When the Academy of Motion Picture Arts and Sciences looked back at 1960, it gave its Best Picture award to Billy Wilder's The Apartment. I don't often say this, but the Academy got it exactly right.
1. The Apartment Directed by Billy Wilder Written by Wilder and I.A.L. Diamond
A comic drama -- or dramatic comedy? -- about the corrupting effects of hierarchy, and what it means to actually assert your freedom. The best American director's best film.
2. Psycho Directed by Alfred Hitchcock Written by Joseph Stefano, from a novel by Robert Bloch
It's hard to believe it now, but this once was widely condemned in the terms now reserved for films like Saw.
3. Cruel Story of Youth Written and directed by Nagisa Oshima
The Japanese Rebel Without a Cause, which I actually like better than the original Rebel Without a Cause.
4. La Dolce Vita Directed by Federico Fellini Written by Fellini, Ennio Flaiano, Tullio Pinelli, Brunello Rondi, and Pier Paolo Pasolini, from a story by Fellini, Flaiano, and Pinelli
"Don't be like me. Salvation doesn't lie within four walls."
5. Jazz on a Summer's Day Directed by Bert Stern
There's more here than just a concert film.
6. The Little Shop of Horrors Directed by Roger Corman Written by Charles B. Griffith
There's a lot to admire in this low-budget horror-comedy, including a very young Jack Nicholson in the role Bill Murray would play in the musical remake. But my favorite part of the picture is the pair of cops on loan from Dragnet and their deadpan conversations. "How are the kids?" "Lost one yesterday." "How'd that happen?" "Playing with matches." "Well, those are the breaks."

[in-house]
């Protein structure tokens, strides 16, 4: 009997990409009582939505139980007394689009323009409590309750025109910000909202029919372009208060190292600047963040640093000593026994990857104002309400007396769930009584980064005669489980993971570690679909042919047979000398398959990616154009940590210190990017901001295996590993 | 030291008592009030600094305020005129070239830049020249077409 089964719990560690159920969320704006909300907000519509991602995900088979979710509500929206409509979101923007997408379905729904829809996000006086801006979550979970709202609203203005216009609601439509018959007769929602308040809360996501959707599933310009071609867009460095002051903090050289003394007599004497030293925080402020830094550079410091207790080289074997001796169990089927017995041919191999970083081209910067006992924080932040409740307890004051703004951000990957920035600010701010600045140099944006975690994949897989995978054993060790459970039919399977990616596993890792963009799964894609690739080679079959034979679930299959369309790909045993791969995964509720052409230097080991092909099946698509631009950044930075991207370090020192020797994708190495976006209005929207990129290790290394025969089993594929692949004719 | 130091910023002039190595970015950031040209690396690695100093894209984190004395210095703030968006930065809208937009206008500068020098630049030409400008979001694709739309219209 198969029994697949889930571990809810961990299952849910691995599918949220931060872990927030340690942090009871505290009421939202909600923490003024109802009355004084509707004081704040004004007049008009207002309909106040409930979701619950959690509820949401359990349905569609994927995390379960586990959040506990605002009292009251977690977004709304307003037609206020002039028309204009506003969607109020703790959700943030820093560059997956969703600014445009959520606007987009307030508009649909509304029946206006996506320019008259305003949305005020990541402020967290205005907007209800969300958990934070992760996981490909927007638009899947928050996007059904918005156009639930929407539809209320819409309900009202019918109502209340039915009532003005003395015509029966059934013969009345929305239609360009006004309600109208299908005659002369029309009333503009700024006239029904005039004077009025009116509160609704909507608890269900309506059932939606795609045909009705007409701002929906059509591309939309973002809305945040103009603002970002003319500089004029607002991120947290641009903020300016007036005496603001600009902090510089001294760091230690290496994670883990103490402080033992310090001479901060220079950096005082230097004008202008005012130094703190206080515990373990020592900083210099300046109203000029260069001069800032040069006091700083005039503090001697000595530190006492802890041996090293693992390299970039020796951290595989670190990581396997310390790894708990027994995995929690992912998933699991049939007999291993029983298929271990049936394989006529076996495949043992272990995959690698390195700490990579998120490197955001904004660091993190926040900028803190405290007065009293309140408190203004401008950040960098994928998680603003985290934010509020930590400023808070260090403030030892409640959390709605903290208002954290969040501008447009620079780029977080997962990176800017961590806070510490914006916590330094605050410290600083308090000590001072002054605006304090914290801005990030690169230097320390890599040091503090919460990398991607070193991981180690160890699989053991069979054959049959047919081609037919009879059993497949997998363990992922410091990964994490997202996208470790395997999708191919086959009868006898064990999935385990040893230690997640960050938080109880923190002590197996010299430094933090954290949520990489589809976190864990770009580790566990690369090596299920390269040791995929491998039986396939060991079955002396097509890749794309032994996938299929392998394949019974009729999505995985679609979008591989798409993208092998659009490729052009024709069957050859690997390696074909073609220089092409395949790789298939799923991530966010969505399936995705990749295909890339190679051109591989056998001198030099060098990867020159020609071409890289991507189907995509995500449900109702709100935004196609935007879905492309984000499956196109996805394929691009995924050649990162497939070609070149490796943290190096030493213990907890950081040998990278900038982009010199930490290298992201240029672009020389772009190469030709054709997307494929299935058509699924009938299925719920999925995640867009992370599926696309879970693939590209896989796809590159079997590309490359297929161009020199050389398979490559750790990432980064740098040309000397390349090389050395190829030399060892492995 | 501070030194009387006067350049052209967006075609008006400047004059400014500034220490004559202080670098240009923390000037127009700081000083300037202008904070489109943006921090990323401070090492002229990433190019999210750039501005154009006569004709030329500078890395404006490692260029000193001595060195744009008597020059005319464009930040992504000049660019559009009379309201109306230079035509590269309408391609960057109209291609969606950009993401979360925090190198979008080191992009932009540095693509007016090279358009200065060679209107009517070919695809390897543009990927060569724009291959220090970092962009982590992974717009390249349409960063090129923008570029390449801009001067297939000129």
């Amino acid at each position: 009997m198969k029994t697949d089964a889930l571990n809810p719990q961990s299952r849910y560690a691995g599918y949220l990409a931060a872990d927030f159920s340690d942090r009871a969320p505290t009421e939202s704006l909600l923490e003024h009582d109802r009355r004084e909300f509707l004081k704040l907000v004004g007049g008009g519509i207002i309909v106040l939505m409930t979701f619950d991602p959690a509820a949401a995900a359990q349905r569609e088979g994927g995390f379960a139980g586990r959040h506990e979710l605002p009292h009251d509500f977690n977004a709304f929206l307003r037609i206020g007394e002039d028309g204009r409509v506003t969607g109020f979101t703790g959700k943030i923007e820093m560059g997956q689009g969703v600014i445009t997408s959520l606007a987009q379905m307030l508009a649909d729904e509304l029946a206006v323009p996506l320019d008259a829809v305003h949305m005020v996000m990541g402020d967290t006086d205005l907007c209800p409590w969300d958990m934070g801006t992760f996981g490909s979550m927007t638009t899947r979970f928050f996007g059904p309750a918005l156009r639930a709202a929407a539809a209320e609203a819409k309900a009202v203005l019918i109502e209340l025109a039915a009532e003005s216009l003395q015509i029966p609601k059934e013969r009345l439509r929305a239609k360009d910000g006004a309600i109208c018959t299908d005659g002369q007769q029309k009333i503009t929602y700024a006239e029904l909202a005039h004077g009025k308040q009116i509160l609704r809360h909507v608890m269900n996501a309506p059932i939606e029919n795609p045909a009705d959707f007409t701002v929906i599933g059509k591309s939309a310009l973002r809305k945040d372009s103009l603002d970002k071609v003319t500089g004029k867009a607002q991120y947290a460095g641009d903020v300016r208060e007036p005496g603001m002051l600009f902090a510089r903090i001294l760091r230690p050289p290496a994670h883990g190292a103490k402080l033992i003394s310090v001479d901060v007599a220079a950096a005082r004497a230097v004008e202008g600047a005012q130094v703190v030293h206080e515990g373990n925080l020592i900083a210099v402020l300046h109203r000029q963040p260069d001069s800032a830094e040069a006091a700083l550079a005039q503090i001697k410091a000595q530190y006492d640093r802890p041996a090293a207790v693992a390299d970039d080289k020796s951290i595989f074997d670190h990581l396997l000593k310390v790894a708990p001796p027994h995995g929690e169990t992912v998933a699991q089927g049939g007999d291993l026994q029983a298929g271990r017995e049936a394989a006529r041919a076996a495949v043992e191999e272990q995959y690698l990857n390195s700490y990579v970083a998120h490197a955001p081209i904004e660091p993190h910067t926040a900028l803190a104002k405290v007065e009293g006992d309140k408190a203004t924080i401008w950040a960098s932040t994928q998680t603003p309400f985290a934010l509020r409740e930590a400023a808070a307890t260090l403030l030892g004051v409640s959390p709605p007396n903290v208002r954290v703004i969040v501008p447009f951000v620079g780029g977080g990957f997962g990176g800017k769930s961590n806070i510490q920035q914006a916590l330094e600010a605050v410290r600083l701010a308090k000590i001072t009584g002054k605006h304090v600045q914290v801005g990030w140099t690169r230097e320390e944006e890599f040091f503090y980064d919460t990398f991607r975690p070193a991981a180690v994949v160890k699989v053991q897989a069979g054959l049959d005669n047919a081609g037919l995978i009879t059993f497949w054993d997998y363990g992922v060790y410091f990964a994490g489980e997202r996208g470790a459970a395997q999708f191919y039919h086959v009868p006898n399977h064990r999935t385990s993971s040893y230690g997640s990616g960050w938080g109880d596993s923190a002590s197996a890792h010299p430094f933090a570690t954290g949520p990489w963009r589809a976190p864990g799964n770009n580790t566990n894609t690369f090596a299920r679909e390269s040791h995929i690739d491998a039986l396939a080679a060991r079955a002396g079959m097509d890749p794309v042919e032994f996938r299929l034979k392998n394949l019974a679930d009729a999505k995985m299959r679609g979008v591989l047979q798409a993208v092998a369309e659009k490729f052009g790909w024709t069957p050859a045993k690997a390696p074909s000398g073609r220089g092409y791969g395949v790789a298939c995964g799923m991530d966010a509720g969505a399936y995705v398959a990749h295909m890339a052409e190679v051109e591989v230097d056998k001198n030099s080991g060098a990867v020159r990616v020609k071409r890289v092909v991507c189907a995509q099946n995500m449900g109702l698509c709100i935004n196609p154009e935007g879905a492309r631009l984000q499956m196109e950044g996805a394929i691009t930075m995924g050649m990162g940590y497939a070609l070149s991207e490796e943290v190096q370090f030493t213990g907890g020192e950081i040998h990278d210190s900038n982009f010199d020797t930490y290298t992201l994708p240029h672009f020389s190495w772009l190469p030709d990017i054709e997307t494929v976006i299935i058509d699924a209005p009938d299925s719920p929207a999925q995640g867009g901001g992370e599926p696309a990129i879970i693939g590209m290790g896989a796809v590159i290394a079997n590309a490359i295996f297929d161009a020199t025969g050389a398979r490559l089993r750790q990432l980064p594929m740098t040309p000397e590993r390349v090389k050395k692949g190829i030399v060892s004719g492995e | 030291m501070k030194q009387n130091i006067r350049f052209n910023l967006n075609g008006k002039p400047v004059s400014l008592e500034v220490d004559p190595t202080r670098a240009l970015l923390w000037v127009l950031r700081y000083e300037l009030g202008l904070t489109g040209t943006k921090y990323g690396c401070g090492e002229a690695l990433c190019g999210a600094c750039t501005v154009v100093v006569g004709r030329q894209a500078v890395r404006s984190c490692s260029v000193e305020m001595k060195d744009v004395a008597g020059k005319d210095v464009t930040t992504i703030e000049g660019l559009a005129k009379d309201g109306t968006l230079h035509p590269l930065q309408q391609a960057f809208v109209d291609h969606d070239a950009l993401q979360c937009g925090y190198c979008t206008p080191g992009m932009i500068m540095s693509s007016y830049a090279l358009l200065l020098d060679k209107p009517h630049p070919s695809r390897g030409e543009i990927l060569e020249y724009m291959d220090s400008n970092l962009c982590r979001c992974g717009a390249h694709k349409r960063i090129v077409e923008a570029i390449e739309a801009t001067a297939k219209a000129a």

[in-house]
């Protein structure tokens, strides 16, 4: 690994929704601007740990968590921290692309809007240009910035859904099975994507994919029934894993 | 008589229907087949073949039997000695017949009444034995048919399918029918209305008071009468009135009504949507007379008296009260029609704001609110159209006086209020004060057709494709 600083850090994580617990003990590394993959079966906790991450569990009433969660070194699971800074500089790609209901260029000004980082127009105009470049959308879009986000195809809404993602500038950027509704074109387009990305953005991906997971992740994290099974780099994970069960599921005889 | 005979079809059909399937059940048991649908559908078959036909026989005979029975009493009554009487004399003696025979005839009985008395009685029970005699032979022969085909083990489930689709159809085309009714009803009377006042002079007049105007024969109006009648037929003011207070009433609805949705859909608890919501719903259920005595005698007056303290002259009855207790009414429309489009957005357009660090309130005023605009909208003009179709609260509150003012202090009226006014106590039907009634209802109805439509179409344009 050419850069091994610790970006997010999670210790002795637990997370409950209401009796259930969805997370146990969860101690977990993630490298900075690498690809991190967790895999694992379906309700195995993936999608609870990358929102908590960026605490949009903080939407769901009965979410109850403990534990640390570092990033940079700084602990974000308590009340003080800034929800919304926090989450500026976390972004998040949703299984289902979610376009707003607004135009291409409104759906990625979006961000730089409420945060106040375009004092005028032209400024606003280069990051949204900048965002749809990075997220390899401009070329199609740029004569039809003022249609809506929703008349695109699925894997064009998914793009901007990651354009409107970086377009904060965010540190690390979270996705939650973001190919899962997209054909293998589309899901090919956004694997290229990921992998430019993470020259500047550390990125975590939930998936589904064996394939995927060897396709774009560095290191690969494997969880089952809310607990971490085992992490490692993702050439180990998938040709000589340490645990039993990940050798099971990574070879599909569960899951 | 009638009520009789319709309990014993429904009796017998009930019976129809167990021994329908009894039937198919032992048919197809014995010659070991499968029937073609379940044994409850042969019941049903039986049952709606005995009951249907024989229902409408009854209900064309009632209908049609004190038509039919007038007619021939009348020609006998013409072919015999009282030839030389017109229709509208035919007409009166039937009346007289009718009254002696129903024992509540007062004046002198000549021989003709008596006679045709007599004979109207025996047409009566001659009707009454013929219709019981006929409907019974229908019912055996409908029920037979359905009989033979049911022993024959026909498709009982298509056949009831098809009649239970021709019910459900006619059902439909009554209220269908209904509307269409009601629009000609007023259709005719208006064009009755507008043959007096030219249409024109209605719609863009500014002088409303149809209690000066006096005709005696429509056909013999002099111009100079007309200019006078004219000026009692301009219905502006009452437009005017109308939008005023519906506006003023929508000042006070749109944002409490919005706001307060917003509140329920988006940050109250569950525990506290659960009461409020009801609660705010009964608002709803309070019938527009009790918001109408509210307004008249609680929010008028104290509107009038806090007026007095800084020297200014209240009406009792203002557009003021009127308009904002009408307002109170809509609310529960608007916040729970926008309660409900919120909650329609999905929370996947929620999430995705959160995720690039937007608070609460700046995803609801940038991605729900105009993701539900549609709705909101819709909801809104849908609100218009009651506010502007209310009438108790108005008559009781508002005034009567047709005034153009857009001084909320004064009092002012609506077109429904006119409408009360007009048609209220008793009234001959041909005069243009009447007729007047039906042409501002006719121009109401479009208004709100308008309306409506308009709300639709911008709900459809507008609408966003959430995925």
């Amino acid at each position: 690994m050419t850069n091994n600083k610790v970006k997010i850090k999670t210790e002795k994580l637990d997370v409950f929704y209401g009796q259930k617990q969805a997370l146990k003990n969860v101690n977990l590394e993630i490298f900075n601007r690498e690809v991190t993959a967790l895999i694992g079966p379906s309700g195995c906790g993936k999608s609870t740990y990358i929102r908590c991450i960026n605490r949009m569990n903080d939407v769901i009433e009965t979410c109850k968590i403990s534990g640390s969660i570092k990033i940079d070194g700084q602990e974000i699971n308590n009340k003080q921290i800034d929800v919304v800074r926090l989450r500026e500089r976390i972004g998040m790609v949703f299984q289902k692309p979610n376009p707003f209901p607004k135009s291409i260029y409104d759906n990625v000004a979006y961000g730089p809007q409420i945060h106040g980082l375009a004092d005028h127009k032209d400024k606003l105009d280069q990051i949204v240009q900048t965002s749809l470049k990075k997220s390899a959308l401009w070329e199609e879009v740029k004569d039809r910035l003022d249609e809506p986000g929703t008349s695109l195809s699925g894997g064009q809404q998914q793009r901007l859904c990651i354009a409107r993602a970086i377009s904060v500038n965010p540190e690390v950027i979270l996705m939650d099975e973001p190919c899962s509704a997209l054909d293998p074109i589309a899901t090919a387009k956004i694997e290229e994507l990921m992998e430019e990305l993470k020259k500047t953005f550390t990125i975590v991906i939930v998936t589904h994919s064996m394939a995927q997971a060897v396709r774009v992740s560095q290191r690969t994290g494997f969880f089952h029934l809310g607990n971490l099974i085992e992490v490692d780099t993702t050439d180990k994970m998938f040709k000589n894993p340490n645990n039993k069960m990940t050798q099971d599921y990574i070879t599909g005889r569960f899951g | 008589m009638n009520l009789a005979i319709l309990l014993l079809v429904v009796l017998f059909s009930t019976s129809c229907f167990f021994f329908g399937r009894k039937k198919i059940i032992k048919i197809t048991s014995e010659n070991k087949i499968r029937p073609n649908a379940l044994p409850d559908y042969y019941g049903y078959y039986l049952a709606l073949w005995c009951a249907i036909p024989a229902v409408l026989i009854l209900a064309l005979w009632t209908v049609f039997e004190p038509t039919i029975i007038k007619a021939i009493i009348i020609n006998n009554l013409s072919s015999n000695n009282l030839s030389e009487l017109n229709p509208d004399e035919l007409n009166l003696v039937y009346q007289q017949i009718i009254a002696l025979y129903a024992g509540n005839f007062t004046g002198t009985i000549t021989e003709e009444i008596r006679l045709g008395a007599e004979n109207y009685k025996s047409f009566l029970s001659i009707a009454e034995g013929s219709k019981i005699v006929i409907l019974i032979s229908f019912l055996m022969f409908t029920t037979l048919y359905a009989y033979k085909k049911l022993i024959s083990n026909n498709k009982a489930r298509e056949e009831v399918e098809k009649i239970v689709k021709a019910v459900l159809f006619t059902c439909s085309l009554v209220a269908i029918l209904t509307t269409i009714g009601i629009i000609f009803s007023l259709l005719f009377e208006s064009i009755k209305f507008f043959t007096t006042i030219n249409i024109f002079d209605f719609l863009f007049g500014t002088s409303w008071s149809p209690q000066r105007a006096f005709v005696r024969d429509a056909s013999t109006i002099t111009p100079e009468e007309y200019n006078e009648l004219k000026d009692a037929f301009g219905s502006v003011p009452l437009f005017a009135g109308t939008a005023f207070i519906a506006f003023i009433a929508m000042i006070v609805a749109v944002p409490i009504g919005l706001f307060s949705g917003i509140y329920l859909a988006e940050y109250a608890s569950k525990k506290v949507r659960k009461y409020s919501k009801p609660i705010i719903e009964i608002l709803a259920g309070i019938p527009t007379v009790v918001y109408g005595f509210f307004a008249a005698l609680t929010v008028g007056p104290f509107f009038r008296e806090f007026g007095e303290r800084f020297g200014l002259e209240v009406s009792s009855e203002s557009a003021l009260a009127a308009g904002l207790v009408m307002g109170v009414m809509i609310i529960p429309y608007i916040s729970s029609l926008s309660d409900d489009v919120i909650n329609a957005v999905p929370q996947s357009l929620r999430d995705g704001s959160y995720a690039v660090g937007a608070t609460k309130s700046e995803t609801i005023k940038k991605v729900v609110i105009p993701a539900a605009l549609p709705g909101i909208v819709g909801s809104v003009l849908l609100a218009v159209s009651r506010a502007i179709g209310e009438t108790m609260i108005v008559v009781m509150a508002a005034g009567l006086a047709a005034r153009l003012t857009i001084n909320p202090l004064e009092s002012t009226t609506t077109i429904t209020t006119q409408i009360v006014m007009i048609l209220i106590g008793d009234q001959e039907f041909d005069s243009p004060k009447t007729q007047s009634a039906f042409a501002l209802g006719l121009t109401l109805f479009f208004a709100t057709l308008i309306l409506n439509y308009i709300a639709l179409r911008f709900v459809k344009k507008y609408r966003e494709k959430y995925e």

7. Peeping Tom Directed by Michael Powell Wirtten by Leo Marks
Like Psycho, this was widely condemned in the terms now reserved for films like Saw. But while Psycho was a huge hit for Hitchcock, Peeping Tom practically destroyed Powell's career.
8. The Virgin Spring Directed by Ingmar Bergman Written by Ulla Isaksson
Unlike Psycho and Peeping Tom, this highbrow revenge flick was not widely condemned in the terms now reserved for films like Saw. But this is the one that was remade as The Last House on the Left.
9. The Young One Directed by Luis Buñuel Written by Buñuel and Hugo Butler, from a story by Peter Matthiessen
Much more complicated than the typical racial message-movie.
10. The Housemaid Written and directed by Kim Ki-young
A dark and stylish thriller that progresses steadily from film noir to horror before revealing it belonged all along to a larger genre: the male fantasy disguised as a nightmare.
11. Testament of Orpheus (Jean Cocteau) 12. Shoot the Piano Player (François Truffaut) 13. Rocco and His Brothers (Luchino Visconti) 14. Tunes of Glory (Ronald Neame) 15. Village of the Damned (Wolf Rilla) 16. The Thousand Eyes of Dr. Mabuse (Fritz Lang) 17. Zazie Dans Le Métro (Louis Malle) 18. Jigoku (Nobuo Nakagawa) 19. Breathless (Jean-Luc Godard) 20. The Your Name Here Story (The Calvin Company)
Footnote: Someone really ought to remake Tunes of Glory as a catty backstage musical with an all-girl cast.
Of the films of 1960 that I haven't seen, I'm most interested in The Bad Sleep Well, The Entertainer, Night and Fog in Japan, and Purple Noon.